Date of Award


Degree Name

PhD Leadership Studies

Dissertation Committee

Hans Peter Schmitz, PhD, Chair; Fred J. Galloway, EdD, Member; Julia L. Carboni, PhD, Member


philanthropy, giving circles, Latino philanthropy, LatCrit, emancipatory research, community philanthropy, filantropia, filantropia latina


This dissertation shows how Latino giving circle members understand their philanthropy and how participation affects their well-being, civic engagement, and philanthropic activities by focusing on giving circles’ composition, members’ goals, and perceived benefits. I used an emancipatory research paradigm with Latino-focused critical race theory, LatCrit, to study the Latino Giving Circle Network (LGCN). A survey was used for data collection, and research platicas were employed in the survey’s analysis; both were selected and designed centering Latinos to overcome challenges in researching Latinos.

Demographic findings reveal a range of Latino experiences. Sixty-six percent reported Mexican ancestry, compared to 83% of California Latinos, showing diversity in Latino ancestry. Thirty-four percent were foreign-born and 41% were first-generation, conveying transnational roots that challenge notions that philanthropy comes from assimilation. Seventy-three percent reported earning more than California’s median income, which was likely related to LGCN’s overrepresentation of those 30–59 years of age (82% for LGCN versus 41% for California), employment rate (81% for LGCN versus 47% for California), marriage rate (65% LGCN versus 47% for California), and educational attainment (42% bachelors and 38% masters for LGCN versus 35% bachelors for California). These numbers show LGCN members come from working, middle class families and are active in their communities.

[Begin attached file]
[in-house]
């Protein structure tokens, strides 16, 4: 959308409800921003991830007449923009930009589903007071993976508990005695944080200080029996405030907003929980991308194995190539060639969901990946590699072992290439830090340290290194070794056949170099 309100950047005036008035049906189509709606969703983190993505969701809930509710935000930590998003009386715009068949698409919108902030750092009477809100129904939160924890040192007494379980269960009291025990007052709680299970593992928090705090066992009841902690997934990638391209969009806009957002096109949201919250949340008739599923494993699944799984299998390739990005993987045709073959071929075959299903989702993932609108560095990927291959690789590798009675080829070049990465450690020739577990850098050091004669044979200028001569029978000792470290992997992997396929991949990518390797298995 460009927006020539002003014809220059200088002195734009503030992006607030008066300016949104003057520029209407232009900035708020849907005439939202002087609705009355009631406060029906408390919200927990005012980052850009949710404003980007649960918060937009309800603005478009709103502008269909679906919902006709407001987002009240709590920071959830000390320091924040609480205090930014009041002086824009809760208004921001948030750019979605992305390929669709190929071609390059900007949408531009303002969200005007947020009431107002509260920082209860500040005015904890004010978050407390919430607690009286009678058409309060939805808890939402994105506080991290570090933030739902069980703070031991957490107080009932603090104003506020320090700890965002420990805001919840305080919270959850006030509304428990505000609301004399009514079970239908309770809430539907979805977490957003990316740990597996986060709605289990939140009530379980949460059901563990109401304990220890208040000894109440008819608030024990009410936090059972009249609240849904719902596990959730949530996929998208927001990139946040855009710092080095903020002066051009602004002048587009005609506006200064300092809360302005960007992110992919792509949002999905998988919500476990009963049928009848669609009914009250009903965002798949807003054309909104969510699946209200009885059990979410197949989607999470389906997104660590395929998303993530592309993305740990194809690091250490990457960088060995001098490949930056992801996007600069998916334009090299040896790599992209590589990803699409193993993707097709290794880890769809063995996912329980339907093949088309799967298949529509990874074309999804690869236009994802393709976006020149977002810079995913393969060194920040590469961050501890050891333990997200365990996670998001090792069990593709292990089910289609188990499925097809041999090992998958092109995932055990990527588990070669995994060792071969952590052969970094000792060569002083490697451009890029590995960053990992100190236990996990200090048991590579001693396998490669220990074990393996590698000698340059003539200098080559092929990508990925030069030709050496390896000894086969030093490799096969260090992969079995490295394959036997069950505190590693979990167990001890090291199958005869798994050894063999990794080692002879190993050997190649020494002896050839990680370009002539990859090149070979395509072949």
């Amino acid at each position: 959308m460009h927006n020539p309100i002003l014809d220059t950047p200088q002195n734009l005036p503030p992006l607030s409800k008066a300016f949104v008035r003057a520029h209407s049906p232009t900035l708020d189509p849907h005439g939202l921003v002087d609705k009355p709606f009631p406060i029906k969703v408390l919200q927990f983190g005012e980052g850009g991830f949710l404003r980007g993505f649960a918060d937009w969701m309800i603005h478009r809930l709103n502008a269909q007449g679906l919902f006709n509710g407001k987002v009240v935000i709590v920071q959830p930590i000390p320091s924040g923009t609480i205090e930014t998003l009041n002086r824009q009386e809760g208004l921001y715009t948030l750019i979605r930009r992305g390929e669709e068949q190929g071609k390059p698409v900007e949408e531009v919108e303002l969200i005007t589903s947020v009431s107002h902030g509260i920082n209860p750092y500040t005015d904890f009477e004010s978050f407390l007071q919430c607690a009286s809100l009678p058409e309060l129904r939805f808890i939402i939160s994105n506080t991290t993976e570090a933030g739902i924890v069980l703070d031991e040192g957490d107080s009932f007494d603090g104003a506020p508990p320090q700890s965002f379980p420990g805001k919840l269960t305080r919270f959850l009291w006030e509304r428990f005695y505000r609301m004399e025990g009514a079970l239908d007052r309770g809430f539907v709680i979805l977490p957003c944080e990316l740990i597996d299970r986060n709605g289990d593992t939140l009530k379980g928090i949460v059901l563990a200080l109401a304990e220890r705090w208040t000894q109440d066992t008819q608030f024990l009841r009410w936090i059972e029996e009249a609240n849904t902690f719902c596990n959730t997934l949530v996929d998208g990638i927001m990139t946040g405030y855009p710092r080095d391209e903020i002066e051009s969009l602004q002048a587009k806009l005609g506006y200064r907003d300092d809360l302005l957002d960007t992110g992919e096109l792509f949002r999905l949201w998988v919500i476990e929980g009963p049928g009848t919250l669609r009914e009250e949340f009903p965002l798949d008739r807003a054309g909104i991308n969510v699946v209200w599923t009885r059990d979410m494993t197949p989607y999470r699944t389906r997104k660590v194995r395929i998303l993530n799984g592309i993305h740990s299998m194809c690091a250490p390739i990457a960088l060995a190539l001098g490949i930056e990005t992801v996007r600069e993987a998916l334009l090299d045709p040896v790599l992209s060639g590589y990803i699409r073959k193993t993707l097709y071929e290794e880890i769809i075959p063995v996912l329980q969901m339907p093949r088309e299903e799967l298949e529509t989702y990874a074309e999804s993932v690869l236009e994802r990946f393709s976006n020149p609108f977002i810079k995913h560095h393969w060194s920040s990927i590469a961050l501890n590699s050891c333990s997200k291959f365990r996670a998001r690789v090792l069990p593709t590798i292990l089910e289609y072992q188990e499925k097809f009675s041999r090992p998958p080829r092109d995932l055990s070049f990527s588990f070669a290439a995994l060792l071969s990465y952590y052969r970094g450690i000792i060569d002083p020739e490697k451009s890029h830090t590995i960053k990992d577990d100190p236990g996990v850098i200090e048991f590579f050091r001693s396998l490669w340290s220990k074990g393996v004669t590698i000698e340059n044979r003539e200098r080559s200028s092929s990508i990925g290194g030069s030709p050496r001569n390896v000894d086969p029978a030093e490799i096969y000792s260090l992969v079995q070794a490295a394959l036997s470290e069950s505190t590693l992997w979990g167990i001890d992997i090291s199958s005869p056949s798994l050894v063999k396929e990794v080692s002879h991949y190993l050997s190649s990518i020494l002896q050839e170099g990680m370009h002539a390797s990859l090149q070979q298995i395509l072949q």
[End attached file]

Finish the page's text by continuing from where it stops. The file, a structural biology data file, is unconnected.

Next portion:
The study also examined variables that may contribute to Latinos’ motivations for joining and staying in giving circles. Latinos enter and stay engaged in philanthropy to (a) make changes in their communities, (b) pool resources to increase their impact, and (c) be part of a movement. Ancestry did not relate to different motivations for joining or staying, although members’ immigrant generation showed similarities in joining and differences in staying. Both variables showed similarities that elevate Pan-American values and expressions of philanthropy, with more recent immigrants sharing how giving circles aligned with giving in their or their parents’ countries of origin.

In considering benefits to members and their communities, findings showed how giving circles support members’ capacity to (a) affect social change, (b) build community, and (c) inspire impactful philanthropy. These benefits contribute to the understanding of giving circles’ effect on civic engagement levels and add to their influence on wellness, community building, and philanthropic strategies. Findings indicated the impact of giving circles needs to be understood at both the individual and community levels.

Document Type

Dissertation: Open Access


Leadership Studies